2. I think for many mathematicians, perhaps even a majority, the appeal of the subject lies in being able to solve particular, special problems, such as logic puzzles, and being able to use (and know) special tricks for doing so. Those are the sort of mathematicians who excel at Olympiads and enjoy mathematical games.

    For others of us, however, all that emphasis on puzzles and tricks was – and is – a complete waste of time. I always thought those puzzles were about as interesting as crossword puzzles or card games, activities which I always found “mind numbing and soul destroying”, to use the words of Yevtushenko. How is the world a better place after solving a cross-word puzzle? What have you, the solver, gained from solving a logic puzzle? Absolutely nothing, as far as I could tell.

    My mathematical interest was always in the large-scale formal, abstract systems and structures of the subject, not in particular puzzles or tricks. I remember being thrilled at about age 14 to learn that “y = f(x)”, that two different concepts which my teachers had tossed around loosely for some time, the vertical axis “y” in cartesion co-ordinates and a function of some variable “x” were in fact the same thing. At last these two disparate subjects were connected, and lots of different things made sense as part of the same over-arching picture. The same experience happened a year or so later when we were first taught the differential calculus, and I could finally see a general theory behind what we had been doing with all those discussions of tangents to particular functions.

    Some mathematicians certainly do like examples and particular problems and clever tricks. Others of us, however, think top-down and not bottom-up, and so desire general frameworks and abstract structures. Any effective education system should recognize the existence of at least these two styles of thinking, and not assume that all students are bottom-up thinkers.

  3. I agree with Peter: I found logic puzzles soul-destroying, as well as problems about identification of a false coin using a balance, etc. — essentially the entire mathematics recreation field was for me an intellectual wasteland. And I became a mathematician.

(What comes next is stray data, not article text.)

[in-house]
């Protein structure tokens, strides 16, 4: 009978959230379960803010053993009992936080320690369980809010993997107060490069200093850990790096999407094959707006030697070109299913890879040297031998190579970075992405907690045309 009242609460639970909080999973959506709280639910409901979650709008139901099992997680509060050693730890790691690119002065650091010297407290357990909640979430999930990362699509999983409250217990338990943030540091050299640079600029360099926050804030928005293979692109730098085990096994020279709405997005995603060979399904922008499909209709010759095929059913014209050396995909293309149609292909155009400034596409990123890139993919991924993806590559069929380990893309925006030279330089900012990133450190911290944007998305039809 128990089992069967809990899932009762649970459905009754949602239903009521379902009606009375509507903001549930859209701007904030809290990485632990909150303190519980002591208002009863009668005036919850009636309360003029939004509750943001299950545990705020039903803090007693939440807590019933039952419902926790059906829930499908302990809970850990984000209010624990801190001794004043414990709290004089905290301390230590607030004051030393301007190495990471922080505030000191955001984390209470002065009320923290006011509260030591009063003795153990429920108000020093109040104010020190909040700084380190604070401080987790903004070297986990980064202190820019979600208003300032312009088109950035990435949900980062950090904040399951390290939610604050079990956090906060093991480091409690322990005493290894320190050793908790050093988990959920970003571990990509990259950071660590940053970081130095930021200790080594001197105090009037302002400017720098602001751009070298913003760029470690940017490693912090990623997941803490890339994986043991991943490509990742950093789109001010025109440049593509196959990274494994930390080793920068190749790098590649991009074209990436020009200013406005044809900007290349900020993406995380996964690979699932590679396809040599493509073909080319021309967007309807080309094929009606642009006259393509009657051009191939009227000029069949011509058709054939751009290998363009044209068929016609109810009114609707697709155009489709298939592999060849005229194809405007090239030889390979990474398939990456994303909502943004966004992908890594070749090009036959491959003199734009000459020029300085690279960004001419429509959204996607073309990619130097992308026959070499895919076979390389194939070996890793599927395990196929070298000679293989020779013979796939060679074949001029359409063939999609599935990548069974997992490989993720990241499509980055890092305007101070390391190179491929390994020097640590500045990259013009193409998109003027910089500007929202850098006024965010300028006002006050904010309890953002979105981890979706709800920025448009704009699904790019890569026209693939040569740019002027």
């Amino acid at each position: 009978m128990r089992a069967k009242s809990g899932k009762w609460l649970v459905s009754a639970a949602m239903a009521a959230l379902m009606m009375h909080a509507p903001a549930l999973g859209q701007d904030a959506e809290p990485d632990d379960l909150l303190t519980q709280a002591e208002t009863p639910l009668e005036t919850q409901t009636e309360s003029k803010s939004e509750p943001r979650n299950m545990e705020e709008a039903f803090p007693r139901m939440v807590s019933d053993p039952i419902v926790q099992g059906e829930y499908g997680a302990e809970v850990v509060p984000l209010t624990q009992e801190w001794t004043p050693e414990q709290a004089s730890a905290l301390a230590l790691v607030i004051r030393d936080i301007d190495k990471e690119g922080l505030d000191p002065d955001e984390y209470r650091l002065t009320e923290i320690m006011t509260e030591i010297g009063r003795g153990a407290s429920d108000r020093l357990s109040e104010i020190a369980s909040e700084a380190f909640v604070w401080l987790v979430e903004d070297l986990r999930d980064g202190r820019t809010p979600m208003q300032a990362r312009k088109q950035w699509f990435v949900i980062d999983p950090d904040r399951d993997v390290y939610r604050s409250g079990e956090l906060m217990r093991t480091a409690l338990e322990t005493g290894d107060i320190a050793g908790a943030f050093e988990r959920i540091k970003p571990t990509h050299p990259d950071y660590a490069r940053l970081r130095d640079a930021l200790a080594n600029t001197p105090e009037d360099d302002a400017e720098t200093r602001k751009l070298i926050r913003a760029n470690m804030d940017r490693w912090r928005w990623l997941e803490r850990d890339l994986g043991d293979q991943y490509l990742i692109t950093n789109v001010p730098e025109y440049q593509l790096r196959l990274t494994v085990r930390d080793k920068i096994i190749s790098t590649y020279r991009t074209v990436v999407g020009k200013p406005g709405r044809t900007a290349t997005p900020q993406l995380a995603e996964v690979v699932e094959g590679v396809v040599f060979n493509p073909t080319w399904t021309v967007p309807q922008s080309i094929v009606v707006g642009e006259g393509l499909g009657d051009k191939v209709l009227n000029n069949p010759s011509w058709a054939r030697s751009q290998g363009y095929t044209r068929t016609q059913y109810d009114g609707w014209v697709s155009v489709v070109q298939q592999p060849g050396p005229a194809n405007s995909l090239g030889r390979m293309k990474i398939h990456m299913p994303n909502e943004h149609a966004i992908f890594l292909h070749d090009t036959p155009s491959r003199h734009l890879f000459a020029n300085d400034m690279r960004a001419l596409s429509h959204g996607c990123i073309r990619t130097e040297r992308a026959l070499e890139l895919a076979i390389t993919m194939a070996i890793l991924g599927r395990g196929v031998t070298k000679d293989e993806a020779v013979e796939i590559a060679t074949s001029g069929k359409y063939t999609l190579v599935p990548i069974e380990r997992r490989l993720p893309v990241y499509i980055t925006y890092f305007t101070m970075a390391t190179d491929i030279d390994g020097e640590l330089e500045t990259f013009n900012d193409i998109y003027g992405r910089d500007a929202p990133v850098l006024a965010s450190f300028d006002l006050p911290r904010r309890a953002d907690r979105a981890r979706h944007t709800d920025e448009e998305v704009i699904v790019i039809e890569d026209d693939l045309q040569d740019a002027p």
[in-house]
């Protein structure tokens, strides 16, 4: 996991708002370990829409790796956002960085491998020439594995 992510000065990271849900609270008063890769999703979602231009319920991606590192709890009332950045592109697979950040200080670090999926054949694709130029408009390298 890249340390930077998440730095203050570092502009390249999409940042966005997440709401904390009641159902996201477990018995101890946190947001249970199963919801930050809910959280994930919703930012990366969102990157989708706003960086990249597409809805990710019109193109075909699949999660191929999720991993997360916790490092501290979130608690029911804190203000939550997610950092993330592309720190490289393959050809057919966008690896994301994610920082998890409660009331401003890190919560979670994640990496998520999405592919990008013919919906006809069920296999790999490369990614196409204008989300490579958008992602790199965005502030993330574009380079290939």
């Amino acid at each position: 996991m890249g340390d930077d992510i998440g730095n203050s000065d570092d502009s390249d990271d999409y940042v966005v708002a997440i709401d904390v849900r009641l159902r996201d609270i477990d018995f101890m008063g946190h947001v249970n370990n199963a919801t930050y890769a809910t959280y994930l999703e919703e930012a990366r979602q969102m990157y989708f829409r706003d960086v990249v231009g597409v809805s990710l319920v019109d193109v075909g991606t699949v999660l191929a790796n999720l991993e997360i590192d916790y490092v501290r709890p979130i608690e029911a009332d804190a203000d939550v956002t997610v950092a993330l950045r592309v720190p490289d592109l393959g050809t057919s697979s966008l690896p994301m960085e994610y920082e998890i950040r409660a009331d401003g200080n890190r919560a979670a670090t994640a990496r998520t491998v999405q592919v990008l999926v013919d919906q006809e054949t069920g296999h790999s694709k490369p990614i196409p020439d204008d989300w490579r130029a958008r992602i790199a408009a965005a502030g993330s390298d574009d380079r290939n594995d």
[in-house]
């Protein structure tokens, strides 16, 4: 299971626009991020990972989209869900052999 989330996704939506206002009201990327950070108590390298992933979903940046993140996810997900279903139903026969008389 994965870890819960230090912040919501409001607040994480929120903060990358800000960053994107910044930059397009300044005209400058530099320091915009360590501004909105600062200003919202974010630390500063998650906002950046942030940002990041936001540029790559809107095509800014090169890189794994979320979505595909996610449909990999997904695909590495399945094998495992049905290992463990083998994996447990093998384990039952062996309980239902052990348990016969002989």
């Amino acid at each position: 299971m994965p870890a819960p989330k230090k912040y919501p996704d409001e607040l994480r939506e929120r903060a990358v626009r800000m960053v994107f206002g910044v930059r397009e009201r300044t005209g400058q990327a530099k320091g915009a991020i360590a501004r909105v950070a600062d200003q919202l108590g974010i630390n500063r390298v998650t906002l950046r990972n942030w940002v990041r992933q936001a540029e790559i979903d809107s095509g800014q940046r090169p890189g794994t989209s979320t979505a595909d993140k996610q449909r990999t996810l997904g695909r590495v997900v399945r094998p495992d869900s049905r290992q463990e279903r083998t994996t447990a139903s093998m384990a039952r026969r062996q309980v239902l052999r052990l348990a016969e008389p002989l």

4. Yes; “hear, hear” to Peter.

    I still don’t see the deeper theory behind cranking out Ramsey numbers. Why should I care?

  5. Dear Sasha, I feel flattered that you have included a reference to my article and some ideas from it into chapter 9 of your book. Still, on page 88 you present the idea that differentiation can be treated as factoring as “yet another didactic trick.” I totally disagree with your assessment.

    Differentiation can be viewed as factoring f(x)-f(a)=(x-a)p(x,a), the derivative being f’(x)=p(x,x). Of course we have to specify what kind of factors we want to deal with. To differentiate polynomials, we want p to me a polynomial. Classical differentiation is recaptured if we want p(x,a), as a function of x, to be continuous at x=a. Continuous (uniform) differentiability means that p is uniformly continuous in both variables. Uniform Lipschitz differentiability means that p is Lipschitz in both variables, etc. It allows to understand all sorts of differentiation within the same algebraic scheme and makes differentiation rules obvious.

    On page 89 you say: “Later, this ‘factoring’ approach can be rigorously justified,” as if there were something non-rigorous or illegitimate about it, while in fact it clarifies the subject and makes it easier to learn and understand.

    I also have a minor complaint about the typography. The small type and very wide margin makes it difficult to read.

    I have not read the whole book yet, but I find it highly entertaining and interesting. As for the title, my interpretation of it is probably different from what you intended. I don’t consider the latest fashions in mathematical formalism as “the truth,” and the ideas that are encountered in elementary mathematics as “the shadow.” To me it is the other way around.

  6. The uniform estimates approach allows us to treat differentiation independently of real numbers, continuity, compactness and other “ghosts of departed quantities” from classical analysis. It is mostly due to Hermann Karcher. It has already found its way into serious teaching and mathematical literature in the form of his German lecture notes with an English summary and an innovative text Real Analysis: a Constructive Approach by Mark Bridger.